Rachel Yuen-Collingridge’s paper – “Hunting for Origen in Unidentified Papyri: The Case of P.Egerton 2 (= inv. 3)” – is a critical survey of scholarship involved in the debate on the attribution to Origen of the text in the fragmentary papyrus from the title. She points to various weaknesses in past too clear-cut stances on the matter and concludes that ‘we may gain far more through ambivalence, through withholding opinion and letting the papyrus speak, than by hunting for Origen in every lacuna’ (57). Her suggestion is that ‘what may be more useful for dealing with unidentified theological fragments is a study of the pattern of citation within different [literary] genres’ (57).

Paul Foster’s contribution – “Papyrus Oxyrhynchus X 1224” – is a careful and thorough analysis of the two fragments that form this papyrus. Foster’s treatment of P.Oxy. X 1224 features codicological and palaeographical descriptions, of which the latter includes a full description of letter formation for all letters that have survived (67-72). A transcription and a reconstruction are then offered, with translations and discussion of past reconstructions, followed by an extensive textual and literary commentary. Foster also engages the dating of the text of P.Oxy. X 1224: the terminus ad quem being set by the dating of the manuscript, he argues that the text of the fragment shows signs of Lukan redactional material, placing thus as terminus post quem the composition of Luke. A brief discussion of the possible social location of this text precedes concluding remarks and plates illustrating the fragments.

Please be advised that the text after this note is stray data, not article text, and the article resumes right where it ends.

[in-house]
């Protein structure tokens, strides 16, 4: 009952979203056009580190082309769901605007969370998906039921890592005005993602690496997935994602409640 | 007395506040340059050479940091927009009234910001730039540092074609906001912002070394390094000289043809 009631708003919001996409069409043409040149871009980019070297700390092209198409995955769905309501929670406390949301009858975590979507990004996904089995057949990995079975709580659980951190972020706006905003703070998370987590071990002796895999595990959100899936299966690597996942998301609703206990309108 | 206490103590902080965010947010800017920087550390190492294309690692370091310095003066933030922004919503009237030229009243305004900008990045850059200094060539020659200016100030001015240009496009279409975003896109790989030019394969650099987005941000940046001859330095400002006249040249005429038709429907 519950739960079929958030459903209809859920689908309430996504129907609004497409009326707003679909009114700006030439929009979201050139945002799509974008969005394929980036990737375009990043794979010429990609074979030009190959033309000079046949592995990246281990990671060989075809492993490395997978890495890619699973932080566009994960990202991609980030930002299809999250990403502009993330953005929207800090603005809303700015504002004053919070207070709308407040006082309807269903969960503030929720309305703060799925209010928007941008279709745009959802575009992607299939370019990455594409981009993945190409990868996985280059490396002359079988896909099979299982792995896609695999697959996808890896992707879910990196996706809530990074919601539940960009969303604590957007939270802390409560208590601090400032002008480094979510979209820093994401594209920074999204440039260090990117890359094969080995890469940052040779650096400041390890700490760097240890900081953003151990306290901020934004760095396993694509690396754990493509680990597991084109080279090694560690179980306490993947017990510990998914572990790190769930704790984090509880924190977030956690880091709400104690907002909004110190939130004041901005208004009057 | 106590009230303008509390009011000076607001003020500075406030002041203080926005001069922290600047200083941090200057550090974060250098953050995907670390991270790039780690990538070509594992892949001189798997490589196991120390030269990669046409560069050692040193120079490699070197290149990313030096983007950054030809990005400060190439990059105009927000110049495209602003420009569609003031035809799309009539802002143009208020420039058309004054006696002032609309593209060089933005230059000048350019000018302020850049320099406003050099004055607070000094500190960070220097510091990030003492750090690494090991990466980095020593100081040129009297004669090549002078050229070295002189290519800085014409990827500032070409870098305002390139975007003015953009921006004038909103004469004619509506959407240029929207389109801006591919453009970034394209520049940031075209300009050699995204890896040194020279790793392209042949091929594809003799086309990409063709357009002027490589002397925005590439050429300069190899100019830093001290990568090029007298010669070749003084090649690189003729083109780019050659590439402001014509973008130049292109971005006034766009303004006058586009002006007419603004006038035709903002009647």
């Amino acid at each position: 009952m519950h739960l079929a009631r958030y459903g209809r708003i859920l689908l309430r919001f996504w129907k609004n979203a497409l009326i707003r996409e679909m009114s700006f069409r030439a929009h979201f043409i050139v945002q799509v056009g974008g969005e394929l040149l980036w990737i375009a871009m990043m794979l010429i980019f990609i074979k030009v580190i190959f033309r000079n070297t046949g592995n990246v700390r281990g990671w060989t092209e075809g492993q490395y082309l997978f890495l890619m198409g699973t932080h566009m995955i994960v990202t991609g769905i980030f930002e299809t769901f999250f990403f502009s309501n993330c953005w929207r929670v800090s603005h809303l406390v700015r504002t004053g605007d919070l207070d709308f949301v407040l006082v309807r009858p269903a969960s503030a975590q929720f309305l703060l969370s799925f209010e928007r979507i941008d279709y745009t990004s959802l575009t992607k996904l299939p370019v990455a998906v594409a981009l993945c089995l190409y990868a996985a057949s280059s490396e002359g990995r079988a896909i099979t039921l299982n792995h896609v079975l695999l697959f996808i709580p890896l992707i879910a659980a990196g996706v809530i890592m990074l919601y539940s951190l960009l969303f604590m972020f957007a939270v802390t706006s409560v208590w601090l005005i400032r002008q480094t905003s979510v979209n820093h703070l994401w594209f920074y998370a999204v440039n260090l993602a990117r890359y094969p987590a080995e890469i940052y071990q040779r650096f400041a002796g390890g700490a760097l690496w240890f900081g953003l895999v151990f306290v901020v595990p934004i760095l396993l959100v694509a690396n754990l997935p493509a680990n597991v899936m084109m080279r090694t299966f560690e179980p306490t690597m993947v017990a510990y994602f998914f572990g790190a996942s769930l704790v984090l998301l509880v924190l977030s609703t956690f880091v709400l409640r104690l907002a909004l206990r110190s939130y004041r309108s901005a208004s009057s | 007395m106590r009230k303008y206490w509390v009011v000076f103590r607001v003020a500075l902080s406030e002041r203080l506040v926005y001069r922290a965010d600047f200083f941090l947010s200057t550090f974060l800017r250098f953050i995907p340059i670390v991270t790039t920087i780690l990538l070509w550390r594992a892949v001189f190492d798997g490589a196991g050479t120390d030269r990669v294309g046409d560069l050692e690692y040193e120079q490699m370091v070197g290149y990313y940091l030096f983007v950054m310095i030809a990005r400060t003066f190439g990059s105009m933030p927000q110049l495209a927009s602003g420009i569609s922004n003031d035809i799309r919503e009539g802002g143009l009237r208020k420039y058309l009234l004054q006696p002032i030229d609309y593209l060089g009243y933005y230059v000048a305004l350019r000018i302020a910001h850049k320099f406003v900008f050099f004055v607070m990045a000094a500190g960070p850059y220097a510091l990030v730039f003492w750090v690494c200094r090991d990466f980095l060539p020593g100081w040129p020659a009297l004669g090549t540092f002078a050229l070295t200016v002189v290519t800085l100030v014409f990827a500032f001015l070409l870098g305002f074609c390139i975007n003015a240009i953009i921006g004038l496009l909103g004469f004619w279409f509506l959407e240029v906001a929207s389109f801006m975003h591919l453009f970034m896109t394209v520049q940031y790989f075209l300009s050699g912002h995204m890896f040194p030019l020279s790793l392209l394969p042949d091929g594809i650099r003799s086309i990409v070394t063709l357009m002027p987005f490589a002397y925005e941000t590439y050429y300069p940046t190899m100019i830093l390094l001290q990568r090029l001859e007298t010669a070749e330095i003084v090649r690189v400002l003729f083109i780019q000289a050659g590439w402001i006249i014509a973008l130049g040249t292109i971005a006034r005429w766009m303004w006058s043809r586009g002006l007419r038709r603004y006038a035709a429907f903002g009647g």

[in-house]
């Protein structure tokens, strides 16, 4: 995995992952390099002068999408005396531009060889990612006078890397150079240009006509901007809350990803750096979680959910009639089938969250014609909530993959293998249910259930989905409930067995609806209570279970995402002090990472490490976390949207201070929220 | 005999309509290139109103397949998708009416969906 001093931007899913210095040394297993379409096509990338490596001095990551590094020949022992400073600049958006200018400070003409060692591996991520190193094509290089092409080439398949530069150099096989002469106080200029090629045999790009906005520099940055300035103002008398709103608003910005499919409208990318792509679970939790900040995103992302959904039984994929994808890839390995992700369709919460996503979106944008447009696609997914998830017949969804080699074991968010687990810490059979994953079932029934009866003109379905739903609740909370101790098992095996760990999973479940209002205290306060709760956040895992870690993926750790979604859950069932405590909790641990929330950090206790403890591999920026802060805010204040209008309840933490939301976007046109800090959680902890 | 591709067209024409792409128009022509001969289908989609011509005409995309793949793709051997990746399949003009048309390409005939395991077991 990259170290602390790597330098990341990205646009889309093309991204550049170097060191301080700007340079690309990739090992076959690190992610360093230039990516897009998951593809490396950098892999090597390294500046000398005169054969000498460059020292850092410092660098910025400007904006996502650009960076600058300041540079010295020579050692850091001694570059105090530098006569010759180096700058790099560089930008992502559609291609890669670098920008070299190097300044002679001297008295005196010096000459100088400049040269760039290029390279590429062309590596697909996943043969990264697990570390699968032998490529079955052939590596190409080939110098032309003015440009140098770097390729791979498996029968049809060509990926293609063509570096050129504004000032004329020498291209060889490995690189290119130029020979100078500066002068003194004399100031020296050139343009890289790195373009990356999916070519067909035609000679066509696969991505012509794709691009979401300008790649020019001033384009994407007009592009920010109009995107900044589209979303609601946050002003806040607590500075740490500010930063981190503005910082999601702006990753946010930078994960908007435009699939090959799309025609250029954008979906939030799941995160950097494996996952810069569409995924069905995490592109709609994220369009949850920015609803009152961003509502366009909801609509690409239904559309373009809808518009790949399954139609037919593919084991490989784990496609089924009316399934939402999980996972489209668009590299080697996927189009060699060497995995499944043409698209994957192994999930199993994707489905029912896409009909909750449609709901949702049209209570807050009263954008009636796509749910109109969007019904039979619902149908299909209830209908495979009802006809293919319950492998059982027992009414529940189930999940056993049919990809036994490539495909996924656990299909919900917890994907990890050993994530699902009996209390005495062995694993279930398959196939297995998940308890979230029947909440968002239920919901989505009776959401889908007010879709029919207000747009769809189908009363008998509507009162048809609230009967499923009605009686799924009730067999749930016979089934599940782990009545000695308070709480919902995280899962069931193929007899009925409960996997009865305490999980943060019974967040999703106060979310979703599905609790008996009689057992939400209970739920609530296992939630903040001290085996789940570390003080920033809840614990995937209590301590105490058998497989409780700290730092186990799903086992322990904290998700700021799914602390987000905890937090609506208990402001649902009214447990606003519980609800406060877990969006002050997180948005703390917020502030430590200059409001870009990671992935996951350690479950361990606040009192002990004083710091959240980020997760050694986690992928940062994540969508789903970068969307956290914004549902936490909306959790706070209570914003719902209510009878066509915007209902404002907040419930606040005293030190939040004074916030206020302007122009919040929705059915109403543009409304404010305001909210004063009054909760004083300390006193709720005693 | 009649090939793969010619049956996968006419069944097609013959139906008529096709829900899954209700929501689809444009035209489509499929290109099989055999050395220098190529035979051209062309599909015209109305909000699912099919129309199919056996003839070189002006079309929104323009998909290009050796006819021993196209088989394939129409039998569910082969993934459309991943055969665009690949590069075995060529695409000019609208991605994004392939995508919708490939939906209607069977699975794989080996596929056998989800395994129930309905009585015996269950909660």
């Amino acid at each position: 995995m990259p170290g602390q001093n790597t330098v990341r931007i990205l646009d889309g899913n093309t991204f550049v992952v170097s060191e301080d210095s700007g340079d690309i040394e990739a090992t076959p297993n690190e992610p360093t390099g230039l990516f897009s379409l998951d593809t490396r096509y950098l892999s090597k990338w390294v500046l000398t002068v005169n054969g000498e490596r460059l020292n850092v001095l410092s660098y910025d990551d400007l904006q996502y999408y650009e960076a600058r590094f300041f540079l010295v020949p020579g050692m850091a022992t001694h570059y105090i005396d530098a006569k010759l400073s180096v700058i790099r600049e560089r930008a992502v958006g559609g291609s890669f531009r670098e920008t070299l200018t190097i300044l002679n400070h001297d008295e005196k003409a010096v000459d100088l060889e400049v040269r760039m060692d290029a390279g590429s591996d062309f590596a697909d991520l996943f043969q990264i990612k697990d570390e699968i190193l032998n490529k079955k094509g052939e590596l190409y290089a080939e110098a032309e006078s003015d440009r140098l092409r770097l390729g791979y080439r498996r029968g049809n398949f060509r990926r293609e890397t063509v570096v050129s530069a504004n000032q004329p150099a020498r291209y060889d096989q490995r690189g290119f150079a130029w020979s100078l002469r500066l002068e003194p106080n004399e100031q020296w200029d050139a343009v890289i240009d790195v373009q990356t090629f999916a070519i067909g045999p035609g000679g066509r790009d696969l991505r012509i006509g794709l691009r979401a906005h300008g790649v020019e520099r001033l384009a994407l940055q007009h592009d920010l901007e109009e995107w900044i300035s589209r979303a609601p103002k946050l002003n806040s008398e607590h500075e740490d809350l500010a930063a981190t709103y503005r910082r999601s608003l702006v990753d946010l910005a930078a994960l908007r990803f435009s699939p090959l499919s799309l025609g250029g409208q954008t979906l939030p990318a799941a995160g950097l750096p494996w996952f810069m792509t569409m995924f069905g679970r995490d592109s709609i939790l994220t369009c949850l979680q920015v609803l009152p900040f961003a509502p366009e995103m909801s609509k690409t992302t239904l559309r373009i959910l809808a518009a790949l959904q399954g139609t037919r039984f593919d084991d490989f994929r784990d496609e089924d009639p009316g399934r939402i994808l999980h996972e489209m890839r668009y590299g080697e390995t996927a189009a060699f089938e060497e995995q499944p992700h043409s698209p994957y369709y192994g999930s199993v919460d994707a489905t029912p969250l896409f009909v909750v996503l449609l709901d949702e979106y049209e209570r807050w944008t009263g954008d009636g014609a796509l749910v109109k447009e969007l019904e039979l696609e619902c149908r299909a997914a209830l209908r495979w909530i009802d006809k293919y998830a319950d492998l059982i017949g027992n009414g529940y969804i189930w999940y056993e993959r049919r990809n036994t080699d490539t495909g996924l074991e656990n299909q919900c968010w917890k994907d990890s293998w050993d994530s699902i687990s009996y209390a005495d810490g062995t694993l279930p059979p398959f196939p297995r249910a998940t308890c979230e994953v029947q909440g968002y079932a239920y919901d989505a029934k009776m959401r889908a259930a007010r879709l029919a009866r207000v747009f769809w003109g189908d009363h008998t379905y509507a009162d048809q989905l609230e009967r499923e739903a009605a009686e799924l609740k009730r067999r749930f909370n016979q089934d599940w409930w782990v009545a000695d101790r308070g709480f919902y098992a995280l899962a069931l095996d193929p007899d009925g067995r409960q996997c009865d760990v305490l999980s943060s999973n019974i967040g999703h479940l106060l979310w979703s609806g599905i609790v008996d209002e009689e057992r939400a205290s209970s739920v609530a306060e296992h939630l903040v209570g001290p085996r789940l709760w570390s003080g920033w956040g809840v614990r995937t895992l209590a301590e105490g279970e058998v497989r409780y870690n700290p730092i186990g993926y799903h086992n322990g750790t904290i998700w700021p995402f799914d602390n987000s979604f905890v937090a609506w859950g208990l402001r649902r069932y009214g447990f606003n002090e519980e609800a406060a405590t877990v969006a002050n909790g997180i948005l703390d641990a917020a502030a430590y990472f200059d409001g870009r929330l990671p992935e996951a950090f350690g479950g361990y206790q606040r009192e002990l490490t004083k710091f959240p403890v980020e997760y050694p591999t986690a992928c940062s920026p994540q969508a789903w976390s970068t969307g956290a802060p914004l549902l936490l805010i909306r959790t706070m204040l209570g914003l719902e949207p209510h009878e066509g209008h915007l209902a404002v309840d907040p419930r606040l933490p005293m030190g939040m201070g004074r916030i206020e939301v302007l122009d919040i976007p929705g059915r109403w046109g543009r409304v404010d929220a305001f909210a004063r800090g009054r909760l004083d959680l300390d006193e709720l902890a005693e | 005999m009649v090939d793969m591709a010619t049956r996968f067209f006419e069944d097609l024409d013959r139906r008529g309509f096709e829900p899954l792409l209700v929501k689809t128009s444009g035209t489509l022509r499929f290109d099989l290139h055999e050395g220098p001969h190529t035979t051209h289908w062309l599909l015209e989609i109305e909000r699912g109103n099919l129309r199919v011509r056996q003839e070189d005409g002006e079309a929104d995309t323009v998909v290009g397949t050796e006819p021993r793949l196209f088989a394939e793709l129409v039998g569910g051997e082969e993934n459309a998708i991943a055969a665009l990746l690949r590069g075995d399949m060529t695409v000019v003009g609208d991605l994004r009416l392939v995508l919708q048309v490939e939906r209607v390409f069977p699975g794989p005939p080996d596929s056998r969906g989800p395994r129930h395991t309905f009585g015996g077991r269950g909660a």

Lincoln Blumell’s essay – “Is P.Oxy. XLII 3057 the Earliest Christian Letter?” – is a contribution to the ongoing debate as to whether this papyrus, ‘dated palaeographically to the late first or early second century’ (97) is Christian in character. As it stands, the article is a critique of recent takes on the matter by O. Montevecchi and Ilaria Ramelli, who both argue that this personal letter is the earliest preserved Christian text.